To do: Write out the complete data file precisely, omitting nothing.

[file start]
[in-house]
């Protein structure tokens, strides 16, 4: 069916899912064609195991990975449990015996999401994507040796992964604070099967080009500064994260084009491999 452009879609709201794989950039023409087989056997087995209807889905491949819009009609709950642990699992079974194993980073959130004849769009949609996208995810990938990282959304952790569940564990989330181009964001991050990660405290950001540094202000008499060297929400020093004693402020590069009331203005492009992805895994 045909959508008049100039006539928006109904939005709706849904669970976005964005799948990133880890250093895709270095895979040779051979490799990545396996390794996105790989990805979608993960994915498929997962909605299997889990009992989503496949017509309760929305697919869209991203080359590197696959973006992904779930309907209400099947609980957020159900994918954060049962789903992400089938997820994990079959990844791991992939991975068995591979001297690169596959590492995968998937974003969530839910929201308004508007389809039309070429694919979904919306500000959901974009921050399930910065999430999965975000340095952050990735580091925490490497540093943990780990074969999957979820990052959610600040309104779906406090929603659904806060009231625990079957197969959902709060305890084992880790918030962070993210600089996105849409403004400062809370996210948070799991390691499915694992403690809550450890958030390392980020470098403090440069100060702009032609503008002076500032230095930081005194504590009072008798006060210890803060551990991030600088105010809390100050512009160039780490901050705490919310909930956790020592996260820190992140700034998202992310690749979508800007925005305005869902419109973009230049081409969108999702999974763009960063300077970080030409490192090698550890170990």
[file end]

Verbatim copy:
[in-house]
């Protein structure tokens, strides 16, 4: 069916899912064609195991990975449990015996999401994507040796992964604070099967080009500064994260084009491999 452009879609709201794989950039023409087989056997087995209807889905491949819009009609709950642990699992079974194993980073959130004849769009949609996208995810990938990282959304952790569940564990989330181009964001991050990660405290950001540094202000008499060297929400020093004693402020590069009331203005492009992805895994 045909959508008049100039006539928006109904939005709706849904669970976005964005799948990133880890250093895709270095895979040779051979490799990545396996390794996105790989990805979608993960994915498929997962909605299997889990009992989503496949017509309760929305697919869209991203080359590197696959973006992904779930309907209400099947609980957020159900994918954060049962789903992400089938997820994990079959990844791991992939991975068995591979001297690169596959590492995968998937974003969530839910929201308004508007389809039309070429694919979904919306500000959901974009921050399930910065999430999965975000340095952050990735580091925490490497540093943990780990074969999957979820990052959610600040309104779906406090929603659904806060009231625990079957197969959902709060305890084992880790918030962070993210600089996105849409403004400062809370996210948070799991390691499915694992403690809550450890958030390392980020470098403090440069100060702009032609503008002076500032230095930081005194504590009072008798006060210890803060551990991030600088105010809390100050512009160039780490901050705490919310909930956790020592996260820190992140700034998202992310690749979508800007925005305005869902419109973009230049081409969108999702999974763009960063300077970080030409490192090698550890170990």